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Guest Message by DevFuse

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No. You can't watch that channel!!


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14 replies to this topic

#1 OFFLINE   News Junky

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Posted 16 March 2005 - 01:07 PM

Why? Because we said so and this is Afghanistan!...I meant America!!

I'm so sorry to hear of the tragic news in Atlanta recently. I lived in Atlanta once upon a time and used to sit in on court cases in that very building for cheap entertainment when I was broke and in college.

In a related note I’m a little ticked off to say the least about the federal ban on being able to view local network affiliate stations from other cities. If I'm correct the basis for the ban is some but not all local ABC, CBS, FOX and NBC stations got congress to pass a law that gives network stations exclusive rights to network programming within their respective markets. In other words in you live in Orlando you can only watch Who Wants to Marry a Complete Stranger from the local Orlando station and not Atlanta. It boils down to making sure the Orlando station can continue to make money from the local Ford dealership when the network breaks away for local commercials.

I can understand this and will grant it that the local stations have an exclusive right to network programming in communities they serve. What I do not agree with is the 100% of the time total ban on out of town stations even when they do not carry national network programs, which is currently the case. Because of going overboard to protect market exclusivity on national programs local newscasts and other local programs are banned if you don’t live in the city of origin. Suppose you relocated from Miami to Atlanta but wish to keep up with the news from back home. Its illegal for you to watch the 6 o’clock LOCAL news from Miami if you are not physically in the Miami area. This despite that fact that the satellite signal is being broadcast right into your living room via satellite but it's blacked out. IMHO this is a direct assault on the 1st amendment to the constitution. Congress shall make no law that abridges freedom of the press. The way most people in 2005 get their news is via the electronic media.

The fair solution is to get the law changed as to allow distant market stations on a schedule. If national network programming is being broadcast then block the out of town station from being viewable. But if local programming is being broadcast then let satellite subscribers see the channel. The satellite services already use this method when people order pay per view movies or if a game is blacked out locally. I would have loved to watch Atlanta local news here in Florida but because of this ridiculous and unconstitutional ban on out of town TV newscasts I cannot. It seems nobody at either satellite service cares and my own congressman won't reply to my email. I'm not asking to see network programs on 25 different stations. All I'm asking for is limited access to network affiliates only when they do not broadcast network programs. Does anyone agrees that this is not right?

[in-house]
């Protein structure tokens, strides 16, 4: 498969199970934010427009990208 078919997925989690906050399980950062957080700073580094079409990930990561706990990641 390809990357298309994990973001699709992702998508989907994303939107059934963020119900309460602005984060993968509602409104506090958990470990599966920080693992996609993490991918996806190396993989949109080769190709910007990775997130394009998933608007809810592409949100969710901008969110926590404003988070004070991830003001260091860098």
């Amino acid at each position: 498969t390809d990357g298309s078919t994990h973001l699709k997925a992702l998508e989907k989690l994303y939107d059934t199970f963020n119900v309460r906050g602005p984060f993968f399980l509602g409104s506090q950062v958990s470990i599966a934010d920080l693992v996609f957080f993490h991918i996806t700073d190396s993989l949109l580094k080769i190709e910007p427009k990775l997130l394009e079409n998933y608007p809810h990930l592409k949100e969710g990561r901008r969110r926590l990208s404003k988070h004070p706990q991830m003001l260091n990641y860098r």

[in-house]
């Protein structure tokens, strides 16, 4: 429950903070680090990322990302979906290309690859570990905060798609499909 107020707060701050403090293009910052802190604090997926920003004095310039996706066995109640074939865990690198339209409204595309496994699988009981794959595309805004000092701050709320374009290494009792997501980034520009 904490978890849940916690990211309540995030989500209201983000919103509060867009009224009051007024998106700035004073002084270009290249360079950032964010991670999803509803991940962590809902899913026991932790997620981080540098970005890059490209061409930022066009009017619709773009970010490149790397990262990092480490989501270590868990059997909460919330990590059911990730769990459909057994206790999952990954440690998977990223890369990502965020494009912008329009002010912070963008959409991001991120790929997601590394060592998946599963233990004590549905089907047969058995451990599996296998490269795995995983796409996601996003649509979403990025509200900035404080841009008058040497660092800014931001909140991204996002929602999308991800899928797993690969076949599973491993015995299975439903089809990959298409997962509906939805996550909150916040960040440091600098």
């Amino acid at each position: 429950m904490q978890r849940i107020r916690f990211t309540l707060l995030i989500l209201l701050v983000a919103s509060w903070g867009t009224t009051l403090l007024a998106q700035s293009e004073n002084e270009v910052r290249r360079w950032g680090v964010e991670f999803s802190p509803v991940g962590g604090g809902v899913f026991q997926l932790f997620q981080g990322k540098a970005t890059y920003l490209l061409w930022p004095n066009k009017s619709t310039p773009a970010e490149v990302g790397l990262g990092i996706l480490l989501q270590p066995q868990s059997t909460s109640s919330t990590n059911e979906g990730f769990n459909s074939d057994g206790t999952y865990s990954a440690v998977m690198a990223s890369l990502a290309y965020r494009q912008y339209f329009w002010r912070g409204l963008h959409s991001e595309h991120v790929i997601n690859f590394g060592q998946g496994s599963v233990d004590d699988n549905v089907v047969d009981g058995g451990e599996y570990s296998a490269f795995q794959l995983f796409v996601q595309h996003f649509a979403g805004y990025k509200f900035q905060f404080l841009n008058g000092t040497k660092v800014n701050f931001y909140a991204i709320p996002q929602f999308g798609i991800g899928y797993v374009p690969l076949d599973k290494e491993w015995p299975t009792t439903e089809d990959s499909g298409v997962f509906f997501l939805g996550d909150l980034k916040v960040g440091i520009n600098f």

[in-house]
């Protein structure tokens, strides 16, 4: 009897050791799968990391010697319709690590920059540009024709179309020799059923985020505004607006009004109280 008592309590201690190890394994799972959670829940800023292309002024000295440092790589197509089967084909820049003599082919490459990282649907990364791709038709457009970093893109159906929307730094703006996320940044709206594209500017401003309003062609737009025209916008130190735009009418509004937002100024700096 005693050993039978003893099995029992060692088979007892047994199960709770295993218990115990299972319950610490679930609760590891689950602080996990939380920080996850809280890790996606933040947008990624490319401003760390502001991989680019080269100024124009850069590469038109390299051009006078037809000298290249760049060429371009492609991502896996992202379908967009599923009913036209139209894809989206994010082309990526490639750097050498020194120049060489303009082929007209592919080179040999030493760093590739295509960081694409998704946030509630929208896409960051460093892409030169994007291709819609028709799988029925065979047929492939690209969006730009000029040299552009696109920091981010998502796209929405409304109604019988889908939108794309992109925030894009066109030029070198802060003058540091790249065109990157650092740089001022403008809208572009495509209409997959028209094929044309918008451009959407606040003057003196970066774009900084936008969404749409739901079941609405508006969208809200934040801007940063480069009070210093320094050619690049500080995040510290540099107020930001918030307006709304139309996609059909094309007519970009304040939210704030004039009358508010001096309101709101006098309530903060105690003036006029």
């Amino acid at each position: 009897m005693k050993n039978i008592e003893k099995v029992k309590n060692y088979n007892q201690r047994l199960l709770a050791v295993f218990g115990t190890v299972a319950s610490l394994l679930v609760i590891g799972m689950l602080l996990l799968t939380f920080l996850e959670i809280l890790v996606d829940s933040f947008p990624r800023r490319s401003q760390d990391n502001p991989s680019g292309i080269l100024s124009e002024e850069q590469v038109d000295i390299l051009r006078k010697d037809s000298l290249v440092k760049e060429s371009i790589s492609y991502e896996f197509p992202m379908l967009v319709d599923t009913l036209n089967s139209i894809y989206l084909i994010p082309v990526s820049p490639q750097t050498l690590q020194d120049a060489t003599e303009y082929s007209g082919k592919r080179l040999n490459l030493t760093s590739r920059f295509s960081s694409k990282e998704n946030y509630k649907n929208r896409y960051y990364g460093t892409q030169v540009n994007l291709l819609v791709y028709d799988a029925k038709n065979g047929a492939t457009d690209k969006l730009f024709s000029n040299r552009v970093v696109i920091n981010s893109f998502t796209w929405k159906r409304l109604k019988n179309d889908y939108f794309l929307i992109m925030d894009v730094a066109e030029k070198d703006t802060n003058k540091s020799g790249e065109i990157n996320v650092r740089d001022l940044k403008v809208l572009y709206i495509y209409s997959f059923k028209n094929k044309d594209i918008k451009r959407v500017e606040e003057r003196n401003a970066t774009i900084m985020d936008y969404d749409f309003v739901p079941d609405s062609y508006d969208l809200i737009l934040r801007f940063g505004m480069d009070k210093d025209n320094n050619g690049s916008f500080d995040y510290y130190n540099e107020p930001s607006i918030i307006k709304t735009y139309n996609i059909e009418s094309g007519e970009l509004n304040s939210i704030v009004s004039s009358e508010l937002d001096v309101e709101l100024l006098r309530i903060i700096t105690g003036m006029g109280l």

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#2 OFFLINE   Phil T

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Posted 16 March 2005 - 02:16 PM

I totally agree that congress is paying way to much attention to broadcasters rights and not citizen rights.

I keep hoping at a minimum for a all local news channel that would show local newscasts from different areas of the country. (IE 4:00 Boston, 5:00 Atlanta, 6:00 Miami etc.)

It seems like it would be very easy for one of the major networks to have such a channel.

#3 OFFLINE   Greg Bimson

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Posted 16 March 2005 - 02:54 PM

In a related note I’m a little ticked off to say the least about the federal ban on being able to view local network affiliate stations from other cities. If I'm correct the basis for the ban is some but not all local ABC, CBS, FOX and NBC stations got congress to pass a law that gives network stations exclusive rights to network programming within their respective markets.

But then you'd be incorrect.

Let's forget the law, for the moment. In order for a local network channel to broadcast their local newscasts nationally, the local channel would need to come to a contractual agreement with any multichannel provider in order to gain nationwide carriage of their newscasts. This is not happening.